Ecuador: New plant species a microcosm of biodiversity

Biologists working in the Andes mountains of Ecuador have described a new plant species, a wild relative of black pepper, that is in itself a mini biodiversity hotspot.

The new species, Piper kelleyi, is the sole home of an estimated 40-50 insect species, most of which are entirely dependent on this plant species for survival. This discovery is part of a larger project which focuses on the influence of plant-produced chemical compounds on biodiversity.

The chemical compounds produced by plants are source of plants’ unique flavors, aromas, and colors. What’s less appreciated is that these compounds often have important medicinal or toxic properties, and are the plant’s natural way to resist pesky herbivores. Black pepper and its wild relatives produce a wide diversity of chemical compounds, many of which are known to be biologically active.

These compounds are known to deter most herbivores, but a certain group of caterpillars has been able to overcome their toxicity and, as a result, most species of the genus feed only on a single species of wild black pepper. To make matters more complex, each of these caterpillars typically has one to several predatory wasp and/or fly species that attack only that caterpillar species.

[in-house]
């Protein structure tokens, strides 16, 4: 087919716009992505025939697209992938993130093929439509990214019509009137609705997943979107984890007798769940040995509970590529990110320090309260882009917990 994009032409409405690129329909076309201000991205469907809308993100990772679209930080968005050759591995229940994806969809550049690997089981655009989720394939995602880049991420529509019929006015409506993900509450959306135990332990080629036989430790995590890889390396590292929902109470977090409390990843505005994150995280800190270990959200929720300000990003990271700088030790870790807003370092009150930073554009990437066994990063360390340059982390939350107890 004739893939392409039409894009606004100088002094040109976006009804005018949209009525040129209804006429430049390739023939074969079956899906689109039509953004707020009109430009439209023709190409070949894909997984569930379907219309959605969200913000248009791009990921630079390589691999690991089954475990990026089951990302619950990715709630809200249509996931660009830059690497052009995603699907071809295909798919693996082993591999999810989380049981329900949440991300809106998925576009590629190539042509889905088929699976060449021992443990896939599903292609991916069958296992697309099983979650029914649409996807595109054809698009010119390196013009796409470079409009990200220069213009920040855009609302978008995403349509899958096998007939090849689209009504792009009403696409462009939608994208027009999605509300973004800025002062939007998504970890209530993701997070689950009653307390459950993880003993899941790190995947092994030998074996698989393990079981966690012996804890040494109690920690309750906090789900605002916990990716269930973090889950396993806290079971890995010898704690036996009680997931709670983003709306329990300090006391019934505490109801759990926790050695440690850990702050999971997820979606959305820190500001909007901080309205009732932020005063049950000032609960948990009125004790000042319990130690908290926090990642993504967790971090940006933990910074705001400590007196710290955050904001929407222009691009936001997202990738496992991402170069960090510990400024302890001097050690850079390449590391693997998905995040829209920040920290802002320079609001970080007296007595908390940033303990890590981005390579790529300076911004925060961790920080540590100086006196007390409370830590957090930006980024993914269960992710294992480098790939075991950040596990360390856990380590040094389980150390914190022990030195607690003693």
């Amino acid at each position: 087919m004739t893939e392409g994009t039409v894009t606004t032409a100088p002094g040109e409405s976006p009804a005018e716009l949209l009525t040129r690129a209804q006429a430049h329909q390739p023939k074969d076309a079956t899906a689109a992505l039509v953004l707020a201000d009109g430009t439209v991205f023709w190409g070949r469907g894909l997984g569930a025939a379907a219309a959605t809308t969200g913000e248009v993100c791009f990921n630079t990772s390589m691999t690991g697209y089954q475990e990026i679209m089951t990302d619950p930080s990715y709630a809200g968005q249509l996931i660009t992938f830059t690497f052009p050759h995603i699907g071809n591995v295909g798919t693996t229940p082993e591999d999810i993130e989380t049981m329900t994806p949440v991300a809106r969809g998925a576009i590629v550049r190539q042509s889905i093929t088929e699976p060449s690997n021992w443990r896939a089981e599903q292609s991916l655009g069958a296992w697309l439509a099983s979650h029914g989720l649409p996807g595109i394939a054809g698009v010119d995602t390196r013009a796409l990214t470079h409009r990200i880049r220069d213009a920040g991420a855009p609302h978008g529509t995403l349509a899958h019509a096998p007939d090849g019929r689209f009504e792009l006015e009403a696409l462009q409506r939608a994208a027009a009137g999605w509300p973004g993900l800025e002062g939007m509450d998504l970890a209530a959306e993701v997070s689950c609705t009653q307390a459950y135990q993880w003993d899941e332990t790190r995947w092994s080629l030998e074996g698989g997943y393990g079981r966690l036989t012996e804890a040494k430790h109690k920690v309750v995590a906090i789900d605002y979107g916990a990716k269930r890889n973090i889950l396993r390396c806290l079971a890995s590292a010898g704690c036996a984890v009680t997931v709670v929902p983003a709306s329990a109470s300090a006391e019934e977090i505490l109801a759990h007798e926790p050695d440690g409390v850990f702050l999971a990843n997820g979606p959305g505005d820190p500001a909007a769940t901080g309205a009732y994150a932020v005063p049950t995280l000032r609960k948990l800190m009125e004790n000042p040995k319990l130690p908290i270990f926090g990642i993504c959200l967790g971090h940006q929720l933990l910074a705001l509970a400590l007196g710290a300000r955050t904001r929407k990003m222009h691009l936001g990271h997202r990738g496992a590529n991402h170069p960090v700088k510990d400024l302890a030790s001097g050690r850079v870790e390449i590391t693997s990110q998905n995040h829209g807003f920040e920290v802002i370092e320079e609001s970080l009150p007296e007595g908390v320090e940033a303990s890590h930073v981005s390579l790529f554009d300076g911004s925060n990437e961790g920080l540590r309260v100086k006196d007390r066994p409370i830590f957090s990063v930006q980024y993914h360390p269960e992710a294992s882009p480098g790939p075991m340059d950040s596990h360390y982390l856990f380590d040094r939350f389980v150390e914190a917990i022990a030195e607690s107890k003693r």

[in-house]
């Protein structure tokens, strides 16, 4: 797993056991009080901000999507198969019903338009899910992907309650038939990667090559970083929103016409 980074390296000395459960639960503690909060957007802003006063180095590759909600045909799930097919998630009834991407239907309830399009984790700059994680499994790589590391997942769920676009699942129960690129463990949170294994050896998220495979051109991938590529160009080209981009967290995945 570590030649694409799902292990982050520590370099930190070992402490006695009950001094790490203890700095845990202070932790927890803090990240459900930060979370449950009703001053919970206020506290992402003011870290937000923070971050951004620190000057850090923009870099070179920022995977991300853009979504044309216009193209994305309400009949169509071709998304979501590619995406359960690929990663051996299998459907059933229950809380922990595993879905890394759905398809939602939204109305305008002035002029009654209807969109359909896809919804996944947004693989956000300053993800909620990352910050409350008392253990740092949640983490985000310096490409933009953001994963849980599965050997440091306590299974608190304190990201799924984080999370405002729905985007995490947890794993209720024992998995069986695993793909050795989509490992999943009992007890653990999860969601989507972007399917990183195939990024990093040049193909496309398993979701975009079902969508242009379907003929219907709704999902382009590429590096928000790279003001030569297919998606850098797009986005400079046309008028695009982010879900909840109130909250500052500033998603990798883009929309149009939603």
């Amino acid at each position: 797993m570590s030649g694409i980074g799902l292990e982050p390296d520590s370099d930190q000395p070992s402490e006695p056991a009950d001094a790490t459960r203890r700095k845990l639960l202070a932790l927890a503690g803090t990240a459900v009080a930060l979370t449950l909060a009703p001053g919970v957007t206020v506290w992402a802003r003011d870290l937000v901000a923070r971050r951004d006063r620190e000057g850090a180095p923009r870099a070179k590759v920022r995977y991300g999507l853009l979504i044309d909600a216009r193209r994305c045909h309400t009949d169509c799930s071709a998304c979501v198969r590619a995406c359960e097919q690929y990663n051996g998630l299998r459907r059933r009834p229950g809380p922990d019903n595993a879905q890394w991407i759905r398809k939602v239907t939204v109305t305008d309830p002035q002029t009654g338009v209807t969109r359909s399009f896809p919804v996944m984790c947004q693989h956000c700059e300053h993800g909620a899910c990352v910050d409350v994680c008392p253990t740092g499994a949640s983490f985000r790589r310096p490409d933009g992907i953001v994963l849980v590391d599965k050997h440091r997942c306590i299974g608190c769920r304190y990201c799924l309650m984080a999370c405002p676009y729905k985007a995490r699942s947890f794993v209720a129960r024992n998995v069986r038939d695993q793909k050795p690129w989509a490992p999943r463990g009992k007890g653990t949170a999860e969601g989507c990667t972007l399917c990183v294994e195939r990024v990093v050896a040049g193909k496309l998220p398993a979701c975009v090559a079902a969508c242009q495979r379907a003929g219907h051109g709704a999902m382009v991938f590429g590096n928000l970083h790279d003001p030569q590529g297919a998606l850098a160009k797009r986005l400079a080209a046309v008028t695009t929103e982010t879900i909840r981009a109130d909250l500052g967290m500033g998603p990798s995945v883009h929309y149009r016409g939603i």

The team of scientists has made nearly 30,000 observations of over 100 black pepper relatives over 20+ years, and the new plant species described here supports the largest number of specialized caterpillar and predator species recorded for species in the black pepper family to date. Many of these insect species were discovered as a result of our investigations and are new to science (many remain unnamed).

Piper kelleyi supports an estimated 40-50 species of specialized herbivores and predators, which makes this newly described plant species, in itself, a veritable biodiversity hotspot. Are there any vertebrate species that depend on this plant? Nobody knows, but relatives of black pepper are often important food sources for vertebrates, such as bats and birds, that specialize on their fruits or feed on associated insects.

This finding has conservation implications as well. The insect species that make up this unusually large assemblage are, for the most part, entirely dependent on the new plant species and, if the plant were to disappear, all of its associated animal species would too.

Evidence suggests that the unique compounds produced by a plant species, or the unique combination of these compounds, help drive the evolution of biological diversity, not only among the herbivores that feed directly on the plants, but among higher trophic levels as well. The discovery of our new species, along with its large cohort of dependent insects, lends considerable support to the hypothesis that a suite of new species of herbivores and predators of those herbivores evolves in response to the evolution of novel plant-produced chemical compounds.

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